"The third pillar is exploring new possibilities. We are leveraging our expertise in subway construction, operations and maintenance accumulated over 86 years to expand into overseas markets." Tokyo Metro is helping to set up an organisation to operate the new Hanoi metro in Vietnam. "We are also aggressively pursuing research and development in a host of fields, including emergency responses and enhancing the reliability of tunnels and equipment," Oku continued.
The Yen 50bn ($US 404m) renovation of the 14.3km Ginza Line is the biggest project currently underway as part of the first pillar. This is one of only two standard-gauge metro lines on the Tokyo Metro network, the other being the Marunouchi Line, and the reason why these two lines do not have though running onto other railways, most of which are 1067mm gauge. The Ginza Line also has a small profile, and third rail electrification in common with the Marunouchi Line.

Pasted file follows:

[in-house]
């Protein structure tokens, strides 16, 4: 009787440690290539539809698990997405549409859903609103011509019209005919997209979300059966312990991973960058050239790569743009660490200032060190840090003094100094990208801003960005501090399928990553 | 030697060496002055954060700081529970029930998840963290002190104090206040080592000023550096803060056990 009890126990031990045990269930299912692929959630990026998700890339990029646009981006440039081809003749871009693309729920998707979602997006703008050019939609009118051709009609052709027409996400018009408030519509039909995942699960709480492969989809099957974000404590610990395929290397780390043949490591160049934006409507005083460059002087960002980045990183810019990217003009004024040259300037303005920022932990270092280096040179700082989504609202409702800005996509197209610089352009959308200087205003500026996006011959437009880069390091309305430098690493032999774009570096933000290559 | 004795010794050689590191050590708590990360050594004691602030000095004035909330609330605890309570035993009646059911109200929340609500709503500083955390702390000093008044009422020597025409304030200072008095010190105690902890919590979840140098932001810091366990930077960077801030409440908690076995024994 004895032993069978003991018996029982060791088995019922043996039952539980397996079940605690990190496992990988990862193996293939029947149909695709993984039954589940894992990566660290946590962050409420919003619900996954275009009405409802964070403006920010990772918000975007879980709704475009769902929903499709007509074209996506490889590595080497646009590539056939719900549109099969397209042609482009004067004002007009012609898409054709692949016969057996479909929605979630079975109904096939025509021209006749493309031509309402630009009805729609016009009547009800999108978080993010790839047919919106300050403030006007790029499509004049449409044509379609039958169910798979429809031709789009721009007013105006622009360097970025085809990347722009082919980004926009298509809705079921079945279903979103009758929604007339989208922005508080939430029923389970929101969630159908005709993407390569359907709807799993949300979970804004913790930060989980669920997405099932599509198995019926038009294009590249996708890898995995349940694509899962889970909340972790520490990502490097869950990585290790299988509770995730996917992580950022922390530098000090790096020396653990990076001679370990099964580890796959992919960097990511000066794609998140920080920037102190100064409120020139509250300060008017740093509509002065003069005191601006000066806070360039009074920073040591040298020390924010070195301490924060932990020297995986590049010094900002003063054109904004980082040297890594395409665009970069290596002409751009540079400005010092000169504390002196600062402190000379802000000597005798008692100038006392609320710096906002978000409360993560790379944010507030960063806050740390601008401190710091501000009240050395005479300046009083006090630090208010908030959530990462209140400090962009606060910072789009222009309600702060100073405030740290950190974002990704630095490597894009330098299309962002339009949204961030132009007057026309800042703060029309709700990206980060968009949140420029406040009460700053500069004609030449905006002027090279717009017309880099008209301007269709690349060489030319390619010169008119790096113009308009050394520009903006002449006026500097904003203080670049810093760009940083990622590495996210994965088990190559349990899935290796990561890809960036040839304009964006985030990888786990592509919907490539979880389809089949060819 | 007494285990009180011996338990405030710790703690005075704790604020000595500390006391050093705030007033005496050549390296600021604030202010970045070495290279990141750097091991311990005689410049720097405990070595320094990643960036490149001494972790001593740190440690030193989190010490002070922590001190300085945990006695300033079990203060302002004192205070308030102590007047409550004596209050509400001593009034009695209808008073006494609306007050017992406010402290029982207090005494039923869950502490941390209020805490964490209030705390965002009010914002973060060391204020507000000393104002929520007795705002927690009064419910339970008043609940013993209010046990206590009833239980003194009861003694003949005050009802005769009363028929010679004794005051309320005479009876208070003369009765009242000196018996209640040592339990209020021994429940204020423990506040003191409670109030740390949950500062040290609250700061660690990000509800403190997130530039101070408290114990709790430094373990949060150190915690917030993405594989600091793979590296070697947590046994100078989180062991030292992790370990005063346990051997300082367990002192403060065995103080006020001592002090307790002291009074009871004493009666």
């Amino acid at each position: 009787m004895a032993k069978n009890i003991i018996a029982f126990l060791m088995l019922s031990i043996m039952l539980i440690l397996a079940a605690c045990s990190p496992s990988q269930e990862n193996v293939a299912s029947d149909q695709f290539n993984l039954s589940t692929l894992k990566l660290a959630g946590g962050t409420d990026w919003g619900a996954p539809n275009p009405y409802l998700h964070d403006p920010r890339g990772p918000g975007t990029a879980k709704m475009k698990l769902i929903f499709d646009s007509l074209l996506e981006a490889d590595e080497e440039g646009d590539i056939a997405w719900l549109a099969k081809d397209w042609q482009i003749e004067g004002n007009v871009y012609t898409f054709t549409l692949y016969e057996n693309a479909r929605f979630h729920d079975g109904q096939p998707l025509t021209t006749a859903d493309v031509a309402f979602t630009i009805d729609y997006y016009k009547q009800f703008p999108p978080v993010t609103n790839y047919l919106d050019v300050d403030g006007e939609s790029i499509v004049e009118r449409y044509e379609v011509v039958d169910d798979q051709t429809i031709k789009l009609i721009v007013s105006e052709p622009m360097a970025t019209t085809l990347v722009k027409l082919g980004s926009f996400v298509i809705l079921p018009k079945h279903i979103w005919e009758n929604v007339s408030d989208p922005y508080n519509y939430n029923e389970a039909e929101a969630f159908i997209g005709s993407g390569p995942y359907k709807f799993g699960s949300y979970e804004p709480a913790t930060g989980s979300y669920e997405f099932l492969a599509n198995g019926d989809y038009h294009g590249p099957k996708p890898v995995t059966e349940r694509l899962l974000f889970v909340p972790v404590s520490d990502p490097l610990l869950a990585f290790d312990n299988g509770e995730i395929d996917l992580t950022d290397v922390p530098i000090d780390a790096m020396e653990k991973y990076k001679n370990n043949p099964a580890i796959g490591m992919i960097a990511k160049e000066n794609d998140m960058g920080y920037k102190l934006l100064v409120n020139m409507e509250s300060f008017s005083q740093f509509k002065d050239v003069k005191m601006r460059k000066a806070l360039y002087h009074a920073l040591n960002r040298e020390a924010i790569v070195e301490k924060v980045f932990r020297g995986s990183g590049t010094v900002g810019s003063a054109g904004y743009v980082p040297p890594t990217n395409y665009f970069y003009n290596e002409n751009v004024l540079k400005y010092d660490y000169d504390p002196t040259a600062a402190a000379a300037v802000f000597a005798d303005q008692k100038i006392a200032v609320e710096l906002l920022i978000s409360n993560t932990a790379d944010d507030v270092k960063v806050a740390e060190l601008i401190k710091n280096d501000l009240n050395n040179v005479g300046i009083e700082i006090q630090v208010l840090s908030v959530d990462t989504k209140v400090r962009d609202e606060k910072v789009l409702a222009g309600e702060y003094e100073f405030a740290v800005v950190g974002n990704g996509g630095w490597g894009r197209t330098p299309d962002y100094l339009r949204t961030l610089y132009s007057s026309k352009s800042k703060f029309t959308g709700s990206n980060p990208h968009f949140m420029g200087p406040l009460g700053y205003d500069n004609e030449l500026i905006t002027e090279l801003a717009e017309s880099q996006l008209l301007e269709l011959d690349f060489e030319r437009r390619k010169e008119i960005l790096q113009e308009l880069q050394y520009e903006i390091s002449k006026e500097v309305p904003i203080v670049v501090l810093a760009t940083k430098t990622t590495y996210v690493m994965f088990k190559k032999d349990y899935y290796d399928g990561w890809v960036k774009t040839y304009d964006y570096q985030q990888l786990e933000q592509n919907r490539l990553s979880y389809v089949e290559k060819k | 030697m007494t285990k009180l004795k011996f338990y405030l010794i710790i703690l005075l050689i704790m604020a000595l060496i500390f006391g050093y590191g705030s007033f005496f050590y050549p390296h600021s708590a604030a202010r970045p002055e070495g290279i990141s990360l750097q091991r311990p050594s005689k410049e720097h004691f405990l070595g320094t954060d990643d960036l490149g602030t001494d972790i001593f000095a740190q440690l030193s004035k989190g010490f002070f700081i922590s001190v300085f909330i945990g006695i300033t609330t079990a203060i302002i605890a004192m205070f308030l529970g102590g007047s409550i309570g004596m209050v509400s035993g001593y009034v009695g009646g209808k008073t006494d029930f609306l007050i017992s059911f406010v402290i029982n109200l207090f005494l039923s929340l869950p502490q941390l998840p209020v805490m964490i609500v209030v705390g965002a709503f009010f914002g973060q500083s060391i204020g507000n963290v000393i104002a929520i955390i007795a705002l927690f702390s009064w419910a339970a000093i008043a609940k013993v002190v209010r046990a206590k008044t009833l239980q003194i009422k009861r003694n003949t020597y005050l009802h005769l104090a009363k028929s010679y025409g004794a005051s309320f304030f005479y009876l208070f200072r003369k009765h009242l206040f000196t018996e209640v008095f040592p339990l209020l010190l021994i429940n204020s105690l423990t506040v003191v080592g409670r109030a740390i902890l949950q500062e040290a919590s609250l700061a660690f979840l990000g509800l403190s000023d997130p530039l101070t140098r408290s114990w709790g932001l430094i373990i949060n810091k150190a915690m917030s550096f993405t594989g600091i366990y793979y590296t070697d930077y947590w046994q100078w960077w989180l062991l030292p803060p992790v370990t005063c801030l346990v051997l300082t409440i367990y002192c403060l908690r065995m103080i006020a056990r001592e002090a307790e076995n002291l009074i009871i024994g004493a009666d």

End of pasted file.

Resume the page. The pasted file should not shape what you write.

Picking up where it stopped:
Work on renovating the Ginza Line started in 2012 and will not be completed until 2020. The line has already been resignalled and track relaying is underway, with the work carried out at night to avoid any disruption to services. The first of a fleet of 39 six-car series 1000 trains entered service in April 2012 and delivery of the entire fleet should be completed by March 2017.
Another important project entails what Tokyo Metro describes as "sweeping measures" to reduce congestion and prevent delays on the 30.8km Tozai Line which will involve a major upgrade of this east-west line.
For the first time, Tokyo Metro has decided to introduce a common train design with one of the railways with which it has through running. The trains will start to enter service on the Hibiya Line and Tobu Railway next year, with completion scheduled for 2019.